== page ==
With sustained increase in recent years, the non-state sector in the economy (self-employment) is here to stay as an efficient form of management. Therefore, this sector is essential for several fields of our economy and society.
However, from the legal perspective several questions may raise: Are all self-employed workers protected? Do they know the regulations adopted to protect their work? How would they be in a better position to demand their rights?
On these and other issues, CubaSi talked to three jurists who deemed appropriate —from their responsibilities and work— to take actions in the interest of improving the protection of workers.
Workplace Inspection: Knocking the doors of self-employment
According to Iskra Rivera González, head of a collective law office in Matanzas, “there are rights that have not been properly respected; namely, schedule, health and safety conditions at work, job changes that take place without prior notification depending on the employer’s need.”
About salary, the lawyer stated that workers are not always paid as stipulated by law.
“Hired self-employed workers find solutions because their employers give them a steady payday. Hence, they do not have such monthly wage commonly set in a contract.”
She also explained that this issue is paramount as there are several young people working under these conditions of self-employment. “We owe them. We must teach them what it is happening in the Labor Law, at the risk of repeating myself, is a fundamental right in our country.”
She urged “the workplace inspection knocks the door of non-state sector of the economy,” and confirmed such actions —stated in the Labor Code— can comprehend non-state management.
“Self-employed workers, before going in depth into the business, should be well-aware of what is set and demand a written contract, as well as fully understanding his rights, which are written in a Law.”
Elaborating on what is legislated
Meanwhile Carlos Manuel Alfonso Alvarez, lawyer in a collective law office in Cienfuegos, said that everything happening in the work-law relation between a hired worker and the employer is set in one article of the Labor Code.
In line with it, I support the existence of a straight, specific and profound series of articles that can be efficient in some conflicts between the employers and hired workers.
“I believe the law should be extended. As a lawyer, I defend the uniqueness of the legislation, the Labor Code —even though all lawyers do not agree with it— I think the Act. No. 116 must be improved with other details and situations.”
In this document, only article No. 72 addresses the subject. It refers you to the Regulation that is based on the socialist state-owned enterprise, which is counter-productive as the principles and basis governing them do not match with the self-employed workers’ interests.
We cannot ignore we are in the middle of a Constitutional review. I do believe this is the perfect time to fix the things we have been referring to here, taking into account Army General Raul Castro’s words in 2010 when he highlighted the self-employment will not regress.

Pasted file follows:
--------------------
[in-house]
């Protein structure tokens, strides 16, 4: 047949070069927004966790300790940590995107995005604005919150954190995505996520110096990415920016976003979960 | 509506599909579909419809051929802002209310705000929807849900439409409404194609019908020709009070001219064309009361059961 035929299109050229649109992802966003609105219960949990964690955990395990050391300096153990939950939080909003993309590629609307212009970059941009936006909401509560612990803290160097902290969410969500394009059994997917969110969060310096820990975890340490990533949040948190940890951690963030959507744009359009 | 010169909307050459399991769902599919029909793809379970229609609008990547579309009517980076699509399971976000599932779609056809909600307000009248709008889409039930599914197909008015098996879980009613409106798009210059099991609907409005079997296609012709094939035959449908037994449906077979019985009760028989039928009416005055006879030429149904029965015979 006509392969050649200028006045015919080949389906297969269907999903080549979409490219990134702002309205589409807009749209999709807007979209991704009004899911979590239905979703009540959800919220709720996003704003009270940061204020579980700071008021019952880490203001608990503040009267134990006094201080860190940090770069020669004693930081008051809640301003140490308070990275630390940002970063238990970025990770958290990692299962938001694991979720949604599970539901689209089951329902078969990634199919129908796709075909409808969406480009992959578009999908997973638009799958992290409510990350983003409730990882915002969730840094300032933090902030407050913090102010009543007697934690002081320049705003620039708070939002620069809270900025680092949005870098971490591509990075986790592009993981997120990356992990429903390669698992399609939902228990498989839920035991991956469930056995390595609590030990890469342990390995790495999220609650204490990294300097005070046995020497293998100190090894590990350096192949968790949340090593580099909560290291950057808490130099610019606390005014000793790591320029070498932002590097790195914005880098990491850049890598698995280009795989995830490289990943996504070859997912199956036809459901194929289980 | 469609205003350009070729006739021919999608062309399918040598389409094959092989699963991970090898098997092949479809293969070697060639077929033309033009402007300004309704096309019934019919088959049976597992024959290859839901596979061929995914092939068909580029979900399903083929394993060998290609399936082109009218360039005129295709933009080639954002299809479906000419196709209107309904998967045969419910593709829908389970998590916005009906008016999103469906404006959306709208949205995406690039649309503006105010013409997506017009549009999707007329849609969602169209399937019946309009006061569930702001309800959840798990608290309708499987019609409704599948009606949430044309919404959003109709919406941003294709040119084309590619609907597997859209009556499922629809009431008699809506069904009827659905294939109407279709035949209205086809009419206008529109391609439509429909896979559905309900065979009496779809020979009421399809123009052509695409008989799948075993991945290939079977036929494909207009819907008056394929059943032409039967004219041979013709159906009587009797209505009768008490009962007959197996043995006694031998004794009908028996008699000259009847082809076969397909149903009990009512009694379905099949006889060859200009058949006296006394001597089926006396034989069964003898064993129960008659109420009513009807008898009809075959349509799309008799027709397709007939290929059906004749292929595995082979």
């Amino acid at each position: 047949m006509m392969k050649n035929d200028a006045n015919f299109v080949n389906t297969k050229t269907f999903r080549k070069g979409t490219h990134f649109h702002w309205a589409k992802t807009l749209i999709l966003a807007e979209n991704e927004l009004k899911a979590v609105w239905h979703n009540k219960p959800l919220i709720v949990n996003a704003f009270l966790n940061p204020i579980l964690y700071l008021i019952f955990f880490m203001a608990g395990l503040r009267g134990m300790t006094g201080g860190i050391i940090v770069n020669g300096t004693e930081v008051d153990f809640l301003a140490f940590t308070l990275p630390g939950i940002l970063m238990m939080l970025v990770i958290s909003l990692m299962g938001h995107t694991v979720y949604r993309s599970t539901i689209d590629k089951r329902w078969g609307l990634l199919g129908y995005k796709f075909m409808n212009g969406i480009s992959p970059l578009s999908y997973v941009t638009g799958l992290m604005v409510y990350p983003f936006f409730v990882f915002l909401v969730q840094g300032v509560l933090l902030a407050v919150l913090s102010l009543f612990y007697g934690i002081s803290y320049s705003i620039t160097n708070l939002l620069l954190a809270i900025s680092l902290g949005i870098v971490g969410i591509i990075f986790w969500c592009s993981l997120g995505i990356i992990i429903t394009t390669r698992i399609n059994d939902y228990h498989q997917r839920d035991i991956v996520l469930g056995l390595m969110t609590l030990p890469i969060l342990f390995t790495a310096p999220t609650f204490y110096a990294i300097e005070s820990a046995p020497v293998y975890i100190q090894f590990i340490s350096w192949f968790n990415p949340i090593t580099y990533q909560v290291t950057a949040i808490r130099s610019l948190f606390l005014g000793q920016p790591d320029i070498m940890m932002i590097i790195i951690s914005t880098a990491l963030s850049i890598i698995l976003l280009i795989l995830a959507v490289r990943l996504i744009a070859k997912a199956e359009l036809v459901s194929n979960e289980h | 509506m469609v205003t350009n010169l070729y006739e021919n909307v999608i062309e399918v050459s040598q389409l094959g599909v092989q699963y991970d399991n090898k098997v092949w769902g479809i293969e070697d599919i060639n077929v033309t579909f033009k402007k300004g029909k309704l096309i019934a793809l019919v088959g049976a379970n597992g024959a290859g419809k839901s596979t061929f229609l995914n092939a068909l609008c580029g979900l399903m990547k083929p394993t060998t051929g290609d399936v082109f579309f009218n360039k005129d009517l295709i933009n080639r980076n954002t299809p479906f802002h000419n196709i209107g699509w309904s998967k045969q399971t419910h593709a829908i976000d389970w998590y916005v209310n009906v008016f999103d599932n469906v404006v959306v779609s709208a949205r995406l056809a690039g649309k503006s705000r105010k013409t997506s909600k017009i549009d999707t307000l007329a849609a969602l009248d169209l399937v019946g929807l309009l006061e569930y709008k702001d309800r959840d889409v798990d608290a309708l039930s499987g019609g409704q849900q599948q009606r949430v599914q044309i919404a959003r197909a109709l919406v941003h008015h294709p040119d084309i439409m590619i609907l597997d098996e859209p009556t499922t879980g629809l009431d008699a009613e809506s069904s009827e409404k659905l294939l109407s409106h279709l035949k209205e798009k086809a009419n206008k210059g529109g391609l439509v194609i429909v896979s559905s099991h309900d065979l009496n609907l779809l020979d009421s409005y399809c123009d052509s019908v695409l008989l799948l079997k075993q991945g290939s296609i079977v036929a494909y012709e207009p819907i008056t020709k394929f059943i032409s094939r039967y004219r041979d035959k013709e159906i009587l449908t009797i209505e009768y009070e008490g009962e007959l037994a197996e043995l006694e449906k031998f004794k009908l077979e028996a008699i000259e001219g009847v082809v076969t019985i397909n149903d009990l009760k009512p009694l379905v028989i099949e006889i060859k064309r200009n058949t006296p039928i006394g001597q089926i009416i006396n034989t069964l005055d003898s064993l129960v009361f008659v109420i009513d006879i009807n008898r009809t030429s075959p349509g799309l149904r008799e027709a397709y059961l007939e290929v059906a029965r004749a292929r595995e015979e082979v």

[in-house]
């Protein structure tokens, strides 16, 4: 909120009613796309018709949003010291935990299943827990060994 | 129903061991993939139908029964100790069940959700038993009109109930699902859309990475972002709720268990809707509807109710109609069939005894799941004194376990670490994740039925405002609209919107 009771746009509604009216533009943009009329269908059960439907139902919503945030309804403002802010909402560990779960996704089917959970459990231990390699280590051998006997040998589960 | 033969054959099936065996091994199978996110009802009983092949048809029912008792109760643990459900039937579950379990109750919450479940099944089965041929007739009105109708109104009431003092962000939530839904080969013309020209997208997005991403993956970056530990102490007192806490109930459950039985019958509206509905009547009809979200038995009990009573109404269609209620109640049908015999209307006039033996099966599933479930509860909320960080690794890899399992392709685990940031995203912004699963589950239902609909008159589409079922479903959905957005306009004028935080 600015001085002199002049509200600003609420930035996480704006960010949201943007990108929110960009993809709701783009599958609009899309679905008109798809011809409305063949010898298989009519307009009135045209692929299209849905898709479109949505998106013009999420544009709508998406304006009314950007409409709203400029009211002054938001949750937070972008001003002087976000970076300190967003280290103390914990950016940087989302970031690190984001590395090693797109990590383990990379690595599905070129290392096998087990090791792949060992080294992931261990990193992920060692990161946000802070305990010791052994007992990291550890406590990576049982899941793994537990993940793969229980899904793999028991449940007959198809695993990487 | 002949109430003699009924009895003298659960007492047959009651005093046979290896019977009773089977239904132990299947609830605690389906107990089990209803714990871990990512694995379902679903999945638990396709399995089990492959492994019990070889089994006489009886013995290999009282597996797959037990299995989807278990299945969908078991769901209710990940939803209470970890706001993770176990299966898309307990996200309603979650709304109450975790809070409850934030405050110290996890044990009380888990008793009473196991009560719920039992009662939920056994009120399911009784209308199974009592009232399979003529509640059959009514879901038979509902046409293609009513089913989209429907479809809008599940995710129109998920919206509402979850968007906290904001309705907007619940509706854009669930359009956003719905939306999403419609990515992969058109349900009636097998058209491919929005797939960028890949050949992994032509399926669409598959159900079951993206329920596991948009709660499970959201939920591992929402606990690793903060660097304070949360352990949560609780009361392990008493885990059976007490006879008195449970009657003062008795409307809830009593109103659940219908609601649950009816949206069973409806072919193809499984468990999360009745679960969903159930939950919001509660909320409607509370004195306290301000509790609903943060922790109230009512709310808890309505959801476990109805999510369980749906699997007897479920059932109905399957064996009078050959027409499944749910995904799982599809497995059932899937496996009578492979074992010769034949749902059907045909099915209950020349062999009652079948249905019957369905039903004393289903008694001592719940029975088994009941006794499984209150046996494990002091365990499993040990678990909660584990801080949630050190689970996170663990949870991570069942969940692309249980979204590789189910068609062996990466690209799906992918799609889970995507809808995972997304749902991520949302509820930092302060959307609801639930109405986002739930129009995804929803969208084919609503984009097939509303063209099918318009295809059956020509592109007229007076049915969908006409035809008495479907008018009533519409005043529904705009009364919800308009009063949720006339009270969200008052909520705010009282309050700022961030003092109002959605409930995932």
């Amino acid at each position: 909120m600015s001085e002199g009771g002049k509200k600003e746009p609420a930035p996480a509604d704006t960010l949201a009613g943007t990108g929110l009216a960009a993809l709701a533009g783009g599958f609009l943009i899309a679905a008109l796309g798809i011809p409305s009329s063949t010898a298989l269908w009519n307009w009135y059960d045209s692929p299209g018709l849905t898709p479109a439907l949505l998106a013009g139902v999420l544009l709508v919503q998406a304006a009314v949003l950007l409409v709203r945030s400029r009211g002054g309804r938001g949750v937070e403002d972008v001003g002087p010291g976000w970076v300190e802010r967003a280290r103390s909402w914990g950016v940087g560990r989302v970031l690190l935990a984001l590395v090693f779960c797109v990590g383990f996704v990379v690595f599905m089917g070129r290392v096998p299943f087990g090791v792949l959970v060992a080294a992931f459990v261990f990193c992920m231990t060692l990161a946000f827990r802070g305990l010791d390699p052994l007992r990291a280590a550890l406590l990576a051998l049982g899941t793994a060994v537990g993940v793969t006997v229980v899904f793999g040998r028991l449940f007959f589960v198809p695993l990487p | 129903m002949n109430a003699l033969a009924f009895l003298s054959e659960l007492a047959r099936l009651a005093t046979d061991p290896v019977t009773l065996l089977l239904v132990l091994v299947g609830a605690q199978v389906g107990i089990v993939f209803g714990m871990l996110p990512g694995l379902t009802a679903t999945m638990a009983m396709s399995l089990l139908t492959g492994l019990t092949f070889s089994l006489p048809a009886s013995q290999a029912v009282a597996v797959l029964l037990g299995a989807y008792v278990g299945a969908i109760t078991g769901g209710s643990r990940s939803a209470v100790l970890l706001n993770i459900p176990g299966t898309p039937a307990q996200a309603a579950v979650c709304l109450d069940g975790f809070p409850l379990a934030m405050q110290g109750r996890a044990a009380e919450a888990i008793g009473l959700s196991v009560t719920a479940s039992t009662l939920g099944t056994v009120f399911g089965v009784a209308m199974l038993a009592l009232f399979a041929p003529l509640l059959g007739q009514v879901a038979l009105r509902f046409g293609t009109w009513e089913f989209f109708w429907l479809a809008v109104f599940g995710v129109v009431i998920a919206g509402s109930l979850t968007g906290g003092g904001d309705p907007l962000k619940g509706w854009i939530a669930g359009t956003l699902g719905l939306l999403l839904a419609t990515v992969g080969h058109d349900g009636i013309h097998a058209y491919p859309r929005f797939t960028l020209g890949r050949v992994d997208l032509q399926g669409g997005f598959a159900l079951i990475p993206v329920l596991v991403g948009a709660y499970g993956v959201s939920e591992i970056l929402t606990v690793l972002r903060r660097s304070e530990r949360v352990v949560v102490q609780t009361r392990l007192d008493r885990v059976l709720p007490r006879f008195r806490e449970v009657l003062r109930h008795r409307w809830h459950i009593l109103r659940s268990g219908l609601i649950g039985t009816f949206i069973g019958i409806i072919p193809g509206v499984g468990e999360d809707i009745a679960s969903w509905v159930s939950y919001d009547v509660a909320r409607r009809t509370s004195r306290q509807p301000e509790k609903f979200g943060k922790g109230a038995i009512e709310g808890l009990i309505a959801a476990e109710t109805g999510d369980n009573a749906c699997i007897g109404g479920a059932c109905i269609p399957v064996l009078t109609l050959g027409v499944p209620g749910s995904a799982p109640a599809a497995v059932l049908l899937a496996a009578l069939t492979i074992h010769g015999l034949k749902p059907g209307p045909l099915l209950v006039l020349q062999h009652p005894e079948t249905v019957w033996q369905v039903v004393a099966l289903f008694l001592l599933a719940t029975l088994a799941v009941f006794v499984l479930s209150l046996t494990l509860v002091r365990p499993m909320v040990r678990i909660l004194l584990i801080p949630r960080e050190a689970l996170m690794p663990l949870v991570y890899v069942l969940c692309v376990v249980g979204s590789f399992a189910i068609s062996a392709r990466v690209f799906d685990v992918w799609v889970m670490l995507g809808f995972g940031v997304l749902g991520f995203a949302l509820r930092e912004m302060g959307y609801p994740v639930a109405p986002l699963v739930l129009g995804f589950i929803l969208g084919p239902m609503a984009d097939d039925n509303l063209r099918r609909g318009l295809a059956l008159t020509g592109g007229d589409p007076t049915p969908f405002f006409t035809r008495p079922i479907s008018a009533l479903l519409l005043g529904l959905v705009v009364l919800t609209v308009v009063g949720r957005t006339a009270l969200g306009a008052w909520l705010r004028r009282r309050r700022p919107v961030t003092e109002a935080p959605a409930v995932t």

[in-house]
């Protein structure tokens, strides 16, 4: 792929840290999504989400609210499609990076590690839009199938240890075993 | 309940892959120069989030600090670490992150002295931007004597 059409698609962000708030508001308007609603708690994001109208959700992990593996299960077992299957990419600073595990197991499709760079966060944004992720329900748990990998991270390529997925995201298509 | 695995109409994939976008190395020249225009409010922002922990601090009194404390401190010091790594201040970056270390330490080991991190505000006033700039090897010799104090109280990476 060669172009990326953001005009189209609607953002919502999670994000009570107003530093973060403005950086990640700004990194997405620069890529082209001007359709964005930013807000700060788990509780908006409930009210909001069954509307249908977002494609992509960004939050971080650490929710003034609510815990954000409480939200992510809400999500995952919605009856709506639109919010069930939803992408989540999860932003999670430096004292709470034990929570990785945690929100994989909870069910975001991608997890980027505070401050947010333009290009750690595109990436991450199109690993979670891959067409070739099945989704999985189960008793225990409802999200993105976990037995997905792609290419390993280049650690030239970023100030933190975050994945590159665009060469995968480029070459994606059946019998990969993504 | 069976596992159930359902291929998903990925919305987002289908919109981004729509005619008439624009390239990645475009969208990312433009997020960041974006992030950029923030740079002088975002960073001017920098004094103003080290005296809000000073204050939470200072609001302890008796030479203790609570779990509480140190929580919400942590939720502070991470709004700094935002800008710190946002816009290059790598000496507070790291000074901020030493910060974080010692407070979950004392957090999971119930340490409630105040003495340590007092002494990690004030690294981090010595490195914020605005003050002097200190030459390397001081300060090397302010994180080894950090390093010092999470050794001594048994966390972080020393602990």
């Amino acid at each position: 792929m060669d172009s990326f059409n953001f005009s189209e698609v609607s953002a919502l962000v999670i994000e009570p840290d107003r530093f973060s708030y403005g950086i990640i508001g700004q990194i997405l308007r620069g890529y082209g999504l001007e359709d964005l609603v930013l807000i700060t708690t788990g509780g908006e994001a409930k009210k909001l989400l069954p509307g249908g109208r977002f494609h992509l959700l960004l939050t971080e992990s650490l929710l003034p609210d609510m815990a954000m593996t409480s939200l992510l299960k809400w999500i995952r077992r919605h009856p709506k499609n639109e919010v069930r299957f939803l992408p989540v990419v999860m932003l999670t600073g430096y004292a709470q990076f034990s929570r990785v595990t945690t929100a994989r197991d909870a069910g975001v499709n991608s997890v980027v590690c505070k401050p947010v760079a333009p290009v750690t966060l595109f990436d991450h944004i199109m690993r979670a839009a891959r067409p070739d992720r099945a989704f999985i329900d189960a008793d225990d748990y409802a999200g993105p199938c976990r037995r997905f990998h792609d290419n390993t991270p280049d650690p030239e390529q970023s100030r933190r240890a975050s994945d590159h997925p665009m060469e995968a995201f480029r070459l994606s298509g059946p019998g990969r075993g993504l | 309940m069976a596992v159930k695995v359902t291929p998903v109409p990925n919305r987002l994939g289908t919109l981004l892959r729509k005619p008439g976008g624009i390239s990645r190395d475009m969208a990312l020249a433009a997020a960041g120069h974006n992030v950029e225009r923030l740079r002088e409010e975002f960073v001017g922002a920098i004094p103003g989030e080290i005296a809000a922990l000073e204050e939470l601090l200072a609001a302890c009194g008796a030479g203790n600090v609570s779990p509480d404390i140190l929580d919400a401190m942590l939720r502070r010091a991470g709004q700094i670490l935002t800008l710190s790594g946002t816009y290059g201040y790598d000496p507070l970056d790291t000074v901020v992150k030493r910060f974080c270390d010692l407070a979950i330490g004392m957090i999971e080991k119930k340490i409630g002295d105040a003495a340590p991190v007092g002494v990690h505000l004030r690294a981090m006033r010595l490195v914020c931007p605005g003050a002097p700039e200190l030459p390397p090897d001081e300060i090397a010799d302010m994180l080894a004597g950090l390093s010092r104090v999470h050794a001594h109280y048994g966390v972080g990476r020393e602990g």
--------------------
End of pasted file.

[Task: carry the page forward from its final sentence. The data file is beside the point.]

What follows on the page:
Consequently, everything we can add now from the substantial and legal approach will be a must so that self-employed workers feel protected. That is a win-win situation!
Employment contract as essential document
On the other hand, Francisco Masot Diaz who works at the Havana’s enterprise of Legal Consulting Service deals with article no.73 of the Labor Code, which establishes clauses and terms in the work relations among legal entities in the non-state sector of the economy.
In practice, employers do not sign employment contracts with their subordinate workers and if they do, they do not take into account the minimal clauses in the articles. The parties only sign general clauses.
“There are times they do not record the salary as it is against their interest from a tax perspective and other reasons.”
In the case of a chef working for a private restaurant, there are times when the specifics of his/her work are not determined, nor his/her behavior in the job, organization and technological rules.
“There are hard private jobs in the private sector; i.e. the construction business, the restoration and maintenance of buildings, which need dozens of workers who are required to comply with work safety and protection standards that must be guaranteed by the employer.
“In practice, it happens that most of the time tools and machinery are brought by workers. Nonetheless, no safety measures are guaranteed, nor the equipment is properly certified by competent authorities so that goals can be met.
“For instance, I can have a scaffolding but, how do I know it has the minimum conditions to bear weight and height?”
Masot explained that workers know beforehand the job they are going to do. However, it does not happen with the law and technological order of private business; and thus, when the worker breaks them —to the criteria of the employer— he /she does not know how to defend him/herself. Those rules have been only said verbally, but not in a written contract. Afterwards, it is difficult to prove from an evidential viewpoint.
Translated by Sergio A. Paneque Díaz/CubaSi Translation Staff